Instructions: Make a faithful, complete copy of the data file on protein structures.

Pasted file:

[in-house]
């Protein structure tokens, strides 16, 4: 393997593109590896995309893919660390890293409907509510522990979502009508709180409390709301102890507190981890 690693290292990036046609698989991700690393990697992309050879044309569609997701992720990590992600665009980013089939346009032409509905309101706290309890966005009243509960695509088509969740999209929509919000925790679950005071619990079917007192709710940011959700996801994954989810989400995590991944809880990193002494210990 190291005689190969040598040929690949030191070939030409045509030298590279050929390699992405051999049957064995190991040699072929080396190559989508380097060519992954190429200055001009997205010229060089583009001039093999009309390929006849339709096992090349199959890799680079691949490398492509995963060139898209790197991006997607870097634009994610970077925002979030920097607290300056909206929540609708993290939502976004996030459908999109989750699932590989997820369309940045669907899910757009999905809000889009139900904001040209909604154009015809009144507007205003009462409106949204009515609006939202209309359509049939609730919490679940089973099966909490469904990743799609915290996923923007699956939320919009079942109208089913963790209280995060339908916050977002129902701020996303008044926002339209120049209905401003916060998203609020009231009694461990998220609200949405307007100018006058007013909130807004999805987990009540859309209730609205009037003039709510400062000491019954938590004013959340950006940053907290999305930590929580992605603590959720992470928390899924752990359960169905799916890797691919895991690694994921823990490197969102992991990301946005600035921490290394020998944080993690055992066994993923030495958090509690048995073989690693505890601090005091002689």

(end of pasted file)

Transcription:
[in-house]
């Protein structure tokens, strides 16, 4: 393997593109590896995309893919660390890293409907509510522990979502009508709180409390709301102890507190981890 690693290292990036046609698989991700690393990697992309050879044309569609997701992720990590992600665009980013089939346009032409509905309101706290309890966005009243509960695509088509969740999209929509919000925790679950005071619990079917007192709710940011959700996801994954989810989400995590991944809880990193002494210990 190291005689190969040598040929690949030191070939030409045509030298590279050929390699992405051999049957064995190991040699072929080396190559989508380097060519992954190429200055001009997205010229060089583009001039093999009309390929006849339709096992090349199959890799680079691949490398492509995963060139898209790197991006997607870097634009994610970077925002979030920097607290300056909206929540609708993290939502976004996030459908999109989750699932590989997820369309940045669907899910757009999905809000889009139900904001040209909604154009015809009144507007205003009462409106949204009515609006939202209309359509049939609730919490679940089973099966909490469904990743799609915290996923923007699956939320919009079942109208089913963790209280995060339908916050977002129902701020996303008044926002339209120049209905401003916060998203609020009231009694461990998220609200949405307007100018006058007013909130807004999805987990009540859309209730609205009037003039709510400062000491019954938590004013959340950006940053907290999305930590929580992605603590959720992470928390899924752990359960169905799916890797691919895991690694994921823990490197969102992991990301946005600035921490290394020998944080993690055992066994993923030495958090509690048995073989690693505890601090005091002689």